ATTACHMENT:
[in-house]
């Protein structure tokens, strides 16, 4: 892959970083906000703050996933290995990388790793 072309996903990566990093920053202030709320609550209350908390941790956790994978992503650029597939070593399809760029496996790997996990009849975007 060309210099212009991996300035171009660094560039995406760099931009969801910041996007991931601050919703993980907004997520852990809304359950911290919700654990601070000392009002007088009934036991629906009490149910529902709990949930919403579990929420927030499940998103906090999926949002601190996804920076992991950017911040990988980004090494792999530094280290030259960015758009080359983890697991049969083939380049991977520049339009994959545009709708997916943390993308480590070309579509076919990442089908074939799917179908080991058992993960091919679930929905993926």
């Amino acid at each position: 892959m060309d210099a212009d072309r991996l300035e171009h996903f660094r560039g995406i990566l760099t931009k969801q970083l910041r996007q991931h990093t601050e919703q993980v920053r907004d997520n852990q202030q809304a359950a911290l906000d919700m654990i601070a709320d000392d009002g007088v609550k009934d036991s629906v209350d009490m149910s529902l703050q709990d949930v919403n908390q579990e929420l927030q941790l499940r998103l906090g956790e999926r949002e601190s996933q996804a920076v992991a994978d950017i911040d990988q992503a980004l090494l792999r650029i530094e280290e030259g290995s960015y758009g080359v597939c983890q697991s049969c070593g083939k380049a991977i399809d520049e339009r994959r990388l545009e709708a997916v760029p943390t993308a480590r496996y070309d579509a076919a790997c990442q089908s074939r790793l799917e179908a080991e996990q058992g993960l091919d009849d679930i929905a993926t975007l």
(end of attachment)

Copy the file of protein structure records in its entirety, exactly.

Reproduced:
[in-house]
């Protein structure tokens, strides 16, 4: 892959970083906000703050996933290995990388790793 072309996903990566990093920053202030709320609550209350908390941790956790994978992503650029597939070593399809760029496996790997996990009849975007 060309210099212009991996300035171009660094560039995406760099931009969801910041996007991931601050919703993980907004997520852990809304359950911290919700654990601070000392009002007088009934036991629906009490149910529902709990949930919403579990929420927030499940998103906090999926949002601190996804920076992991950017911040990988980004090494792999530094280290030259960015758009080359983890697991049969083939380049991977520049339009994959545009709708997916943390993308480590070309579509076919990442089908074939799917179908080991058992993960091919679930929905993926």
């Amino acid at each position: 892959m060309d210099a212009d072309r991996l300035e171009h996903f660094r560039g995406i990566l760099t931009k969801q970083l910041r996007q991931h990093t601050e919703q993980v920053r907004d997520n852990q202030q809304a359950a911290l906000d919700m654990i601070a709320d000392d009002g007088v609550k009934d036991s629906v209350d009490m149910s529902l703050q709990d949930v919403n908390q579990e929420l927030q941790l499940r998103l906090g956790e999926r949002e601190s996933q996804a920076v992991a994978d950017i911040d990988q992503a980004l090494l792999r650029i530094e280290e030259g290995s960015y758009g080359v597939c983890q697991s049969c070593g083939k380049a991977i399809d520049e339009r994959r990388l545009e709708a997916v760029p943390t993308a480590r496996y070309d579509a076919a790997c990442q089908s074939r790793l799917e179908a080991e996990q058992g993960l091919d009849d679930i929905a993926t975007l």